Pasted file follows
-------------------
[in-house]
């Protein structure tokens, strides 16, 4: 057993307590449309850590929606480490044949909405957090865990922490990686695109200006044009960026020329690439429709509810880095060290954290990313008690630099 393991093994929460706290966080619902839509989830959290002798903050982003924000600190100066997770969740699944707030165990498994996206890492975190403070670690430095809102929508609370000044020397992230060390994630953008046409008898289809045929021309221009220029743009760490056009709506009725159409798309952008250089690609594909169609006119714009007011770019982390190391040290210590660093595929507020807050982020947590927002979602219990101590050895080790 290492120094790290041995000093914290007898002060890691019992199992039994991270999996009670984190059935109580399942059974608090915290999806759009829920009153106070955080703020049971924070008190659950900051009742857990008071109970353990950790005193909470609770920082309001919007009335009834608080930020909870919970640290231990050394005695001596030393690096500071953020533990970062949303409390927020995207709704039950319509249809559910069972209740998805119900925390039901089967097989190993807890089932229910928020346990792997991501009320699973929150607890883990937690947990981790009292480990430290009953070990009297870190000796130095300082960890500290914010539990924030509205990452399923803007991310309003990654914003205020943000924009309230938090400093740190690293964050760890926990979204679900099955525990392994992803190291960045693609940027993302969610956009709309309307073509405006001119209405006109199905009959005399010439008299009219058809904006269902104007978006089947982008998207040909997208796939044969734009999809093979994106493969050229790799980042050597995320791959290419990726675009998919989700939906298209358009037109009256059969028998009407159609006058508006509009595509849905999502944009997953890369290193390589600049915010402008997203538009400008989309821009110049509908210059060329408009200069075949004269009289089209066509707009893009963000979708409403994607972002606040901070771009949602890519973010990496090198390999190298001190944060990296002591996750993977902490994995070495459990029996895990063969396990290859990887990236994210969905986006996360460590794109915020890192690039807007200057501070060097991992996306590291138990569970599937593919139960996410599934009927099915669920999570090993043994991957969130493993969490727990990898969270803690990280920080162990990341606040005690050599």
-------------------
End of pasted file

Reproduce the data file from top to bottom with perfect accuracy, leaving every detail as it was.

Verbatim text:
[in-house]
């Protein structure tokens, strides 16, 4: 057993307590449309850590929606480490044949909405957090865990922490990686695109200006044009960026020329690439429709509810880095060290954290990313008690630099 393991093994929460706290966080619902839509989830959290002798903050982003924000600190100066997770969740699944707030165990498994996206890492975190403070670690430095809102929508609370000044020397992230060390994630953008046409008898289809045929021309221009220029743009760490056009709506009725159409798309952008250089690609594909169609006119714009007011770019982390190391040290210590660093595929507020807050982020947590927002979602219990101590050895080790 290492120094790290041995000093914290007898002060890691019992199992039994991270999996009670984190059935109580399942059974608090915290999806759009829920009153106070955080703020049971924070008190659950900051009742857990008071109970353990950790005193909470609770920082309001919007009335009834608080930020909870919970640290231990050394005695001596030393690096500071953020533990970062949303409390927020995207709704039950319509249809559910069972209740998805119900925390039901089967097989190993807890089932229910928020346990792997991501009320699973929150607890883990937690947990981790009292480990430290009953070990009297870190000796130095300082960890500290914010539990924030509205990452399923803007991310309003990654914003205020943000924009309230938090400093740190690293964050760890926990979204679900099955525990392994992803190291960045693609940027993302969610956009709309309307073509405006001119209405006109199905009959005399010439008299009219058809904006269902104007978006089947982008998207040909997208796939044969734009999809093979994106493969050229790799980042050597995320791959290419990726675009998919989700939906298209358009037109009256059969028998009407159609006058508006509009595509849905999502944009997953890369290193390589600049915010402008997203538009400008989309821009110049509908210059060329408009200069075949004269009289089209066509707009893009963000979708409403994607972002606040901070771009949602890519973010990496090198390999190298001190944060990296002591996750993977902490994995070495459990029996895990063969396990290859990887990236994210969905986006996360460590794109915020890192690039807007200057501070060097991992996306590291138990569970599937593919139960996410599934009927099915669920999570090993043994991957969130493993969490727990990898969270803690990280920080162990990341606040005690050599």